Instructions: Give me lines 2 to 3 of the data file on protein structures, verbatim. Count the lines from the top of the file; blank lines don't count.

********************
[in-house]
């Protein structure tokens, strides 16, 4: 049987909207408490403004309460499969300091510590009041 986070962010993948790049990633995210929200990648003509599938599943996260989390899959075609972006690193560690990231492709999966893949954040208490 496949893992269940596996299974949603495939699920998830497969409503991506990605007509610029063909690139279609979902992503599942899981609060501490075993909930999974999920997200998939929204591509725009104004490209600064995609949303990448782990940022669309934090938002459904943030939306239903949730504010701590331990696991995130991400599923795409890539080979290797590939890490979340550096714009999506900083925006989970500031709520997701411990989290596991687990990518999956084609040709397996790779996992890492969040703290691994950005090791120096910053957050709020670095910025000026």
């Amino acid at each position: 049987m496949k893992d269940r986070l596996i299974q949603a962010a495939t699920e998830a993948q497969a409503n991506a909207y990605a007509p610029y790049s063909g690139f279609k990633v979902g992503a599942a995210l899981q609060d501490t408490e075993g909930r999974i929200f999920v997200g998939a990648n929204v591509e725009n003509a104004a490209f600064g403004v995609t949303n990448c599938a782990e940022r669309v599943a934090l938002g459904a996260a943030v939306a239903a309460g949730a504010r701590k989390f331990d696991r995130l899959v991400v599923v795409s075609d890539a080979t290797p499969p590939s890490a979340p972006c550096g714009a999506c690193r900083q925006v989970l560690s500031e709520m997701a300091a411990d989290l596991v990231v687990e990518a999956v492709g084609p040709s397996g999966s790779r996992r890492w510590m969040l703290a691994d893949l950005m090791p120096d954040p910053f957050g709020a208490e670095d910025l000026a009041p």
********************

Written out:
């Protein structure tokens, strides 16, 4: 049987909207408490403004309460499969300091510590009041 986070962010993948790049990633995210929200990648003509599938599943996260989390899959075609972006690193560690990231492709999966893949954040208490 496949893992269940596996299974949603495939699920998830497969409503991506990605007509610029063909690139279609979902992503599942899981609060501490075993909930999974999920997200998939929204591509725009104004490209600064995609949303990448782990940022669309934090938002459904943030939306239903949730504010701590331990696991995130991400599923795409890539080979290797590939890490979340550096714009999506900083925006989970500031709520997701411990989290596991687990990518999956084609040709397996790779996992890492969040703290691994950005090791120096910053957050709020670095910025000026």
């Amino acid at each position: 049987m496949k893992d269940r986070l596996i299974q949603a962010a495939t699920e998830a993948q497969a409503n991506a909207y990605a007509p610029y790049s063909g690139f279609k990633v979902g992503a599942a995210l899981q609060d501490t408490e075993g909930r999974i929200f999920v997200g998939a990648n929204v591509e725009n003509a104004a490209f600064g403004v995609t949303n990448c599938a782990e940022r669309v599943a934090l938002g459904a996260a943030v939306a239903a309460g949730a504010r701590k989390f331990d696991r995130l899959v991400v599923v795409s075609d890539a080979t290797p499969p590939s890490a979340p972006c550096g714009a999506c690193r900083q925006v989970l560690s500031e709520m997701a300091a411990d989290l596991v990231v687990e990518a999956v492709g084609p040709s397996g999966s790779r996992r890492w510590m969040l703290a691994d893949l950005m090791p120096d954040p910053f957050g709020a208490e670095d910025l000026a009041p």